By in Writing

Garden Design

Another Article From The Public Domain

This one is about gardening and was published in 1892. The writing style is fairly ornate! Why not see how you would write it, to mean the same but in a more modern style.

Garden Design

A beautiful house in a fair landscape is the most delightful scene of the cultivated earth—all the more so if there be an artistic garden—the rarest thing to find! The union—a happy marriage it should be—between the house beautiful and the ground near it is worthy of more thought than it has had in the past, and the best ways of effecting that union artistically should interest men more and more as our cities grow larger and our lovely English landscape shrinks back from them. The views of old writers will help us little, for a wholly different state of things has arisen in these mechanical days. My own view is that we have never yet got from the garden, and, above all, the home landscape, half the beauty which we may get by abolishing the needless formality and geometry which disfigure so many gardens, both as regards plan and flower planting. Formality is often essential in the plan of a flower garden near a house— never as regards the arrangements of its flowers or shrubs. To array these in lines or rings or patterns can only be ugly wherever done!

That men have never yet generally enjoyed the beauty that good garden design may give is clear from the fact that the painter is driven from the garden! The artist dislikes the common garden with its formality and bedding; he cannot help hating it! In a country place he will seek anything but the garden, but may, perhaps, be found near a wild Rose tossing over the pigsty. This dislike is natural and right, as from most flower gardens the possibility of any beautiful result is shut out! Yet the beautiful garden exists, and there are numbers of cottage gardens in Surrey or Kent that are as "paintable" as any bit of pure landscape!

Why is the cottage garden often a picture, and the gentleman's garden near, wholly shut out of the realm of art, a thing which an artist cannot look at long? It is the absence of pretentious "plan" in the cottage garden which lets the flowers tell their tale direct; the simple walks going where they are wanted; flowers not set in patterns; the walls and porch alive with flowers. Can the gentleman's garden then, too, be a picture? Certainly; the greater the breadth and means the better the picture should be. But never if our formal "decorative" style of design is kept to. Reform must come by letting Nature take her just place in the garden.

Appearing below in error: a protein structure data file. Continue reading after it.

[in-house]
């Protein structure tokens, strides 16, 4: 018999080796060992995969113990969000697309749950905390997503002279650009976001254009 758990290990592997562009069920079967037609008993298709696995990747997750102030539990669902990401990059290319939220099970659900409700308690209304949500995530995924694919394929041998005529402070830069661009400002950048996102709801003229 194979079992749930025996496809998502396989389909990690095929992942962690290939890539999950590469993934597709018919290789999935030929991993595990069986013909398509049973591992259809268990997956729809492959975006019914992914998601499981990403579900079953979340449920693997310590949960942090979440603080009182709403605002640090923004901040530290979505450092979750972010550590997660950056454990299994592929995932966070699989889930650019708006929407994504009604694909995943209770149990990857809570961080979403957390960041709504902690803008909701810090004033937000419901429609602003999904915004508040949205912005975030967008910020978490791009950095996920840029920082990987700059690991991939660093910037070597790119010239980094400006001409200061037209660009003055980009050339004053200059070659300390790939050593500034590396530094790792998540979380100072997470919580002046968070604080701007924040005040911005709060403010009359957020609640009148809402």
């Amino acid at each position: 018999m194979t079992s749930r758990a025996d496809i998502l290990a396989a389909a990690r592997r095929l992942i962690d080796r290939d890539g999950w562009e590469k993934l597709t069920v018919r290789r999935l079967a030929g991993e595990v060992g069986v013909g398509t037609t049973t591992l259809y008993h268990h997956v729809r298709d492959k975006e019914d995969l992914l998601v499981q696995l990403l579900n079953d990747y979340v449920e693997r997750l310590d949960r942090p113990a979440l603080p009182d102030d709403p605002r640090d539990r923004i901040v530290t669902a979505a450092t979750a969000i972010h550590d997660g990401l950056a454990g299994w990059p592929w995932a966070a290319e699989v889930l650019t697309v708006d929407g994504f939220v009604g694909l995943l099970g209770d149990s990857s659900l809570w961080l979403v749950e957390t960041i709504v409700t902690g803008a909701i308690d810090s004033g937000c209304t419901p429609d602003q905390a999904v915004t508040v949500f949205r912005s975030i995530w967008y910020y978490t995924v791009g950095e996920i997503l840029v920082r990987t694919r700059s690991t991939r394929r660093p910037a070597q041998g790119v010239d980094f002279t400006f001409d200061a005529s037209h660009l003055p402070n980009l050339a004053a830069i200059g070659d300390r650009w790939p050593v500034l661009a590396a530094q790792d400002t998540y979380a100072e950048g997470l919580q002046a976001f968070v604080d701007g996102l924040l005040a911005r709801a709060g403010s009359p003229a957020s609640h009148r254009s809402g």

How Would You Rewrite It?


Picture Title: Rhianva. Terraced garden, but with picturesque planting and flower gardening

Image Credit »

You will need an account to comment - feel free to register or login.


VinceSummers wrote on February 24, 2020, 6:32 PM

I love the writing style. Of course, I am old. I would never make changes in this. However, if I were writing on the topic, I'd have done so differently. So I'll give it a makeover soon.

MegL wrote on February 25, 2020, 2:53 AM

Yes, I am old too and can read this with no problem, however, we may have been brought up with books and be used to reading a lot, whereas younger people may have had less reading and more TV.

VinceSummers wrote on February 25, 2020, 8:13 AM

You see, that's the rub... It's not that modern writing is superior, or that the world has finally escaped from the "old fogeys". It's that the world has lost focus, patience and scholarship due to the distractions so prominent in the so-called modern world.

Last Edited: February 25, 2020, 8:41 AM

VinceSummers wrote on February 25, 2020, 12:40 PM

Re-examining this abstract, I'm not certain it does not reflect the writer's opinion as much as anything. In fact, all of it could be summed up in a small paragraph, in my mind.

A garden is most artistic if nature, and not just the human spirit, is allowed to play its part. For the human spirit to dictate strict geometrical lines can do nothing but destroy the natural, glorious beauty of a garden, a garden even the artist would be proud to paint.

MegL wrote on February 25, 2020, 2:07 PM

Yes, I think you are right. An awful lot of old writing is just "fluff".

VinceSummers wrote on February 25, 2020, 6:59 PM

Dickens got paid by the word, hence the length of his works.

MegL wrote on February 26, 2020, 5:13 AM

Yes. He added in loads of descriptions of countryside, etc., that did not advance the story. I used to skip those sections in his books.

VinceSummers wrote on February 26, 2020, 7:40 AM

I toughed 'em out. There was even one book in which the actions goes to the U.S., and that was extreme, believe m!